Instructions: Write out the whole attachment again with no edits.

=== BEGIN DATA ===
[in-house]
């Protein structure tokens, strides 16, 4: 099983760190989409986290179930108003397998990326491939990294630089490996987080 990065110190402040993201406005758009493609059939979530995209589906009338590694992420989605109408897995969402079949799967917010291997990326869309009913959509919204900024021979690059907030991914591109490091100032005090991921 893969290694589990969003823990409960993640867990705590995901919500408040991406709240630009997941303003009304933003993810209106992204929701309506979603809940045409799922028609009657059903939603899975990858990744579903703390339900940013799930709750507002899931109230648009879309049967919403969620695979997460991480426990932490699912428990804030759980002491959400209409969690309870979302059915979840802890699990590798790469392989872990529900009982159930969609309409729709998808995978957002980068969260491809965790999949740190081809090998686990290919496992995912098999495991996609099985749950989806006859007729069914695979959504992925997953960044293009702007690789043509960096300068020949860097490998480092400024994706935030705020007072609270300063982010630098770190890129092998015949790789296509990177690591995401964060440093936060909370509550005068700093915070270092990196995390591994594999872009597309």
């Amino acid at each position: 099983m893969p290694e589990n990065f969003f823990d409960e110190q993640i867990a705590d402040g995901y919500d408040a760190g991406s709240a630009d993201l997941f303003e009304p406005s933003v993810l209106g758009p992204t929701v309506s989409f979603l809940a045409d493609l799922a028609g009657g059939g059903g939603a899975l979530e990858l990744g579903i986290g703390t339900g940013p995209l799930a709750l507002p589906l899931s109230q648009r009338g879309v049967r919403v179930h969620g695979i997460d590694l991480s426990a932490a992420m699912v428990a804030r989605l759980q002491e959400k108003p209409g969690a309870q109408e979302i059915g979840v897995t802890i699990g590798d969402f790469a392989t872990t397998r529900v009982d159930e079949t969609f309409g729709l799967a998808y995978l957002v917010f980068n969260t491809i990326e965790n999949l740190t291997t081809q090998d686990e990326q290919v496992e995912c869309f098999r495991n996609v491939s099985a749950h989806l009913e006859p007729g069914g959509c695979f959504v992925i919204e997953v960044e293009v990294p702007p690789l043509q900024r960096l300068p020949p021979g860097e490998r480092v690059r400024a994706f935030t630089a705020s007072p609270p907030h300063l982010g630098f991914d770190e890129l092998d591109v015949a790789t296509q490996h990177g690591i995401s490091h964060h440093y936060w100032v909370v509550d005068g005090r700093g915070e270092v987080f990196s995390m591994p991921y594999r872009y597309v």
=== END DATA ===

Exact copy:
[in-house]
């Protein structure tokens, strides 16, 4: 099983760190989409986290179930108003397998990326491939990294630089490996987080 990065110190402040993201406005758009493609059939979530995209589906009338590694992420989605109408897995969402079949799967917010291997990326869309009913959509919204900024021979690059907030991914591109490091100032005090991921 893969290694589990969003823990409960993640867990705590995901919500408040991406709240630009997941303003009304933003993810209106992204929701309506979603809940045409799922028609009657059903939603899975990858990744579903703390339900940013799930709750507002899931109230648009879309049967919403969620695979997460991480426990932490699912428990804030759980002491959400209409969690309870979302059915979840802890699990590798790469392989872990529900009982159930969609309409729709998808995978957002980068969260491809965790999949740190081809090998686990290919496992995912098999495991996609099985749950989806006859007729069914695979959504992925997953960044293009702007690789043509960096300068020949860097490998480092400024994706935030705020007072609270300063982010630098770190890129092998015949790789296509990177690591995401964060440093936060909370509550005068700093915070270092990196995390591994594999872009597309």
């Amino acid at each position: 099983m893969p290694e589990n990065f969003f823990d409960e110190q993640i867990a705590d402040g995901y919500d408040a760190g991406s709240a630009d993201l997941f303003e009304p406005s933003v993810l209106g758009p992204t929701v309506s989409f979603l809940a045409d493609l799922a028609g009657g059939g059903g939603a899975l979530e990858l990744g579903i986290g703390t339900g940013p995209l799930a709750l507002p589906l899931s109230q648009r009338g879309v049967r919403v179930h969620g695979i997460d590694l991480s426990a932490a992420m699912v428990a804030r989605l759980q002491e959400k108003p209409g969690a309870q109408e979302i059915g979840v897995t802890i699990g590798d969402f790469a392989t872990t397998r529900v009982d159930e079949t969609f309409g729709l799967a998808y995978l957002v917010f980068n969260t491809i990326e965790n999949l740190t291997t081809q090998d686990e990326q290919v496992e995912c869309f098999r495991n996609v491939s099985a749950h989806l009913e006859p007729g069914g959509c695979f959504v992925i919204e997953v960044e293009v990294p702007p690789l043509q900024r960096l300068p020949p021979g860097e490998r480092v690059r400024a994706f935030t630089a705020s007072p609270p907030h300063l982010g630098f991914d770190e890129l092998d591109v015949a790789t296509q490996h990177g690591i995401s490091h964060h440093y936060w100032v909370v509550d005068g005090r700093g915070e270092v987080f990196s995390m591994p991921y594999r872009y597309v």